“Merit is mask for bias”: Leaders on levelling the playing field – By Georgina Dent, June 17th 2015
How did Commandant Alan Clements come to recognise the reality of gender inequality in the workforce?
A team exercise. He recalls sitting in a room filled with male and female officers, most of whom were junior to him, where they were discussing the various things that the officers do to ensure their personal safety.
The contrast hit home. So too did the fact the women said, as a matter of fact, they consider these things all the time. The men only thought about their personal safety late at night.
That was the moment Clements realised there was a problem. “And the problem was me,” he explained at an event hosted by Fox Sports Australia and Womensport & Recreation NSW in Sydney last night.
Clement’s was not the problem because he was a bad person or was propagating any threat to his female colleagues. But he was a male. And he had just realised, for the first time, that despite sharing an employer he and his female colleagues live in totally different worlds. It was his major “light-bulb” moment.
For company director Meredith Hellicar that realisation dawned upon her at age 22. Her much older boss pinned her against a car and propositioned her. Up until that point, her education and her family had led her to believe that gender discrimination and harassment weren’t live issues. Sadly, they were and they stillare.
NSW’s Minister for Sports Stuart Ayres, Kerry Chikarovski, Cathy Harris, Bill Pulver and News Limited’s COO Peter Tanogh, and leaders from sports spanning netball, golf, sailing, rugby league, rugby union, water polo, AFL and cricket, were among those who gathered to discuss creating a Fairer Deal For Women In Sport – On and Off the Field.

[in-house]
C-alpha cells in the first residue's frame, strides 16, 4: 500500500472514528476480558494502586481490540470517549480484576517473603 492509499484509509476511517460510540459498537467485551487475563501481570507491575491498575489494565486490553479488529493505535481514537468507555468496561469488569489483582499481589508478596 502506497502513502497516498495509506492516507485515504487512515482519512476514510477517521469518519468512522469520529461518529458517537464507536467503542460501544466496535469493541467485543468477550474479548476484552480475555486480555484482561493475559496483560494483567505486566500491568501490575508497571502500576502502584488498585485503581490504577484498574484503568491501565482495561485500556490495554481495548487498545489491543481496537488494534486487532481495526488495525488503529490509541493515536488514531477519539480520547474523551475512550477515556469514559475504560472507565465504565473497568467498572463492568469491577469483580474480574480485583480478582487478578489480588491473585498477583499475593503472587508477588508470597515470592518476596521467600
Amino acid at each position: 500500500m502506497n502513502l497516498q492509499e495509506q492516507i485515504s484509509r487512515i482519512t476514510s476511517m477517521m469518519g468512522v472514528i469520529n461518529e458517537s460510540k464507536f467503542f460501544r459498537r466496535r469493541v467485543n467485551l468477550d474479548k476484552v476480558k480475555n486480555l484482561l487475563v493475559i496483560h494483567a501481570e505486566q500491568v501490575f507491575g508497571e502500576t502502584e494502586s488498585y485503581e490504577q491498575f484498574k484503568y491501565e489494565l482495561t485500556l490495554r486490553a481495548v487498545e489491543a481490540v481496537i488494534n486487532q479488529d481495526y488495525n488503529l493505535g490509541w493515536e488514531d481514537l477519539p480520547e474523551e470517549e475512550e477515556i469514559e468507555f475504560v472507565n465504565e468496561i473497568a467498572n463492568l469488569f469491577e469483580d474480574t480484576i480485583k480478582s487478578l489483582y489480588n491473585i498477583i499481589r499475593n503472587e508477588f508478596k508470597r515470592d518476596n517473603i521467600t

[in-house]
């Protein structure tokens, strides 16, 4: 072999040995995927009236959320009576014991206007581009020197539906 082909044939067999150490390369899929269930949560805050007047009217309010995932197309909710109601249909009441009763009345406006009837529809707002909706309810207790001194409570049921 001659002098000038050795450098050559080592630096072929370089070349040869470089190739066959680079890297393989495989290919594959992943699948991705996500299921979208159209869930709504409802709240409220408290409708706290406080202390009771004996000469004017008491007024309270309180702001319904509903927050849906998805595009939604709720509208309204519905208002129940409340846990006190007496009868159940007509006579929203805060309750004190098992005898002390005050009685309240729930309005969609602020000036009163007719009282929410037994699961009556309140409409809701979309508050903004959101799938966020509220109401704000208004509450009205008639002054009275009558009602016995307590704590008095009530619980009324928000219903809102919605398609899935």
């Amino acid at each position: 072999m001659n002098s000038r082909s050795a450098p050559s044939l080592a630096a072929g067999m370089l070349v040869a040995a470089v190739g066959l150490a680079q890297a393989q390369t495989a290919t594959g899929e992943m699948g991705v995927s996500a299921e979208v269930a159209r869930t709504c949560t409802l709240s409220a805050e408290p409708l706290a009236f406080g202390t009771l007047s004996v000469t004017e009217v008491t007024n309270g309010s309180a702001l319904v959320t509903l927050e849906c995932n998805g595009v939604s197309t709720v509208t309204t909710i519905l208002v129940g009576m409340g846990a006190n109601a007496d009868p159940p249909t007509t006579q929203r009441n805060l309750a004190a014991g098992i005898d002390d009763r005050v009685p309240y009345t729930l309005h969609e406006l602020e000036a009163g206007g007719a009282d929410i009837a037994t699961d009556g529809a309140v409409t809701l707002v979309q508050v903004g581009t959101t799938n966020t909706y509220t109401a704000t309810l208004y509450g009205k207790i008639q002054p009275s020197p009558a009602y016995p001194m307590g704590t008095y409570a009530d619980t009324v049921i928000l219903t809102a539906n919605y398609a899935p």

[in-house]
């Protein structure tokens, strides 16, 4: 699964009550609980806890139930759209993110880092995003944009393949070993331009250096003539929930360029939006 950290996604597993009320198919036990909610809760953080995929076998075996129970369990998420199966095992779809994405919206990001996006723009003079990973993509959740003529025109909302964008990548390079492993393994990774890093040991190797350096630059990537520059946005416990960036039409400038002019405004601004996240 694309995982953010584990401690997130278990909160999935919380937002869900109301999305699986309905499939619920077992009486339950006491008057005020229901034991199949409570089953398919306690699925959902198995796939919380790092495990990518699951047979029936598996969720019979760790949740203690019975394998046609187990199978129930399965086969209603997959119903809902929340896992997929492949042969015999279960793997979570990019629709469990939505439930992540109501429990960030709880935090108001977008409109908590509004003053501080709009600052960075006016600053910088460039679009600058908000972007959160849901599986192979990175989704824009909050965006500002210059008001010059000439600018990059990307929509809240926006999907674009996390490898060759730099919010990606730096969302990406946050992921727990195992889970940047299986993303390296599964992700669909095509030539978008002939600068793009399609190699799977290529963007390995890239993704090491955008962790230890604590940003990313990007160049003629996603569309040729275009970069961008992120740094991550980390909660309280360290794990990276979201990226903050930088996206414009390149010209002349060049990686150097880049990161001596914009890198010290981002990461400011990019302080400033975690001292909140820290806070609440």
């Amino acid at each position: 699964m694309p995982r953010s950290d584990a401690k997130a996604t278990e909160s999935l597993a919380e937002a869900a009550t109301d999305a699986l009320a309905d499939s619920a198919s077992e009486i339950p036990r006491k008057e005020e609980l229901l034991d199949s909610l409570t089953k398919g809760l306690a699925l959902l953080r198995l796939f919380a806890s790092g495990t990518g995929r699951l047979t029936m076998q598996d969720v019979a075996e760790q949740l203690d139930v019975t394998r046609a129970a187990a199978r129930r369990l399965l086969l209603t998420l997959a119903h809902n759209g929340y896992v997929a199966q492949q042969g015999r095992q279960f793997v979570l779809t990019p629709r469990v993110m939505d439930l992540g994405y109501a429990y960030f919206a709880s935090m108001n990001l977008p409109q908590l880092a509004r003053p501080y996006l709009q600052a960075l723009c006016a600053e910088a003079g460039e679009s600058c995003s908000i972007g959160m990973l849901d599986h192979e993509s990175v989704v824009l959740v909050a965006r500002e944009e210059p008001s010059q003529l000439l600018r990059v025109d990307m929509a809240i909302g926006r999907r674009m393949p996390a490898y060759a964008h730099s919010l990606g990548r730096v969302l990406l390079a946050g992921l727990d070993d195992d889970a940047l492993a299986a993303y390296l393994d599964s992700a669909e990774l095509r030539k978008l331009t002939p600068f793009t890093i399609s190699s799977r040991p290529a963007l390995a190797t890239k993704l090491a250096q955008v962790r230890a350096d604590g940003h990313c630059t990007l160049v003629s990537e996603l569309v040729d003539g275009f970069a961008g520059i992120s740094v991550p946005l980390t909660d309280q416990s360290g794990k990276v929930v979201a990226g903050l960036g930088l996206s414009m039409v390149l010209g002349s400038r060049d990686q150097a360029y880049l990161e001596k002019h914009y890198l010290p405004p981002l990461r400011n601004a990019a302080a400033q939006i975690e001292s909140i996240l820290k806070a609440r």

Susan Horwitz, president of Womensport & Recreation NSW, had a simple message for the room in her welcome. The subject of women in sport – on and off the field – presents all the same challenges and issues that are well articulated about women in business. And like the corporate world, whilst there has been progress, there is plenty more to do and addressing it is not simply a moral imperative.
- “Women don’t have equality of opportunity. Merit is often used as a mask for bias.” Andrew Stevens.
- “Merit has been gendered. When a company says they can’t get women in it means their recruitment processes are flawed.” Meredith Hellicar
- “If a leader talks about gender equality but allows sexual harassment serial offenders to stay, they have no credibility.” Holly Kramer
- “If the leader doesn’t recognise this is an opportunity to improve the performance, the organisation has no hope of change.” Andrew Stevens
- “The idea that gender equality will put the wrong people in jobs is rubbish. There are more than enough great women for roles.” CBA CEO Ian Narev (via video message)
- “Aside from attracting and recruiting more women, we have to recruit really good men.” Alan Clements
- “The phenomenon of a woman saying something, being ignored and then having a guy make the same point to great applause, is real.” Holly Kramer
- “The UN has a thing called He For She, but I like Me for She. Each of us has to make it personal.” Andrew Stevens.
- “Someone has to stand up and say it’s time for change,” Cathy Harris said of raising this issue within the NRL. “I had to use the facts to state the business imperative. But men standing up and leading that conversation is the game changer.”
- “Guess which is the highest ranking Australian rugby team in the world? Our women 7s team. Women’s rugby is the fastest growing opportunity in rugby.” ARU CEO Bill Pulver.
- “If you can’t get women in roles, it’s a problem with your culture or the way you’re recruiting.” Andrew Stevens
- “If it’s going to be, it has to be me” NSW Minister for Sports Stuart Ayres on accelerating the pace of change in the representation of women.
- “I started thinking about the little things I could do immediately to address the issues raised in my organisation. Things like how well lit-car parks were, the timing of events, providing locks, reducing the presence of alcohol. All of us can effect practical changes.” Alan Clements
- “If you aren’t getting substantial resistance from within your organisation, then nothing is really happening. Pushback indicates change is underway.” Andrew Stevens.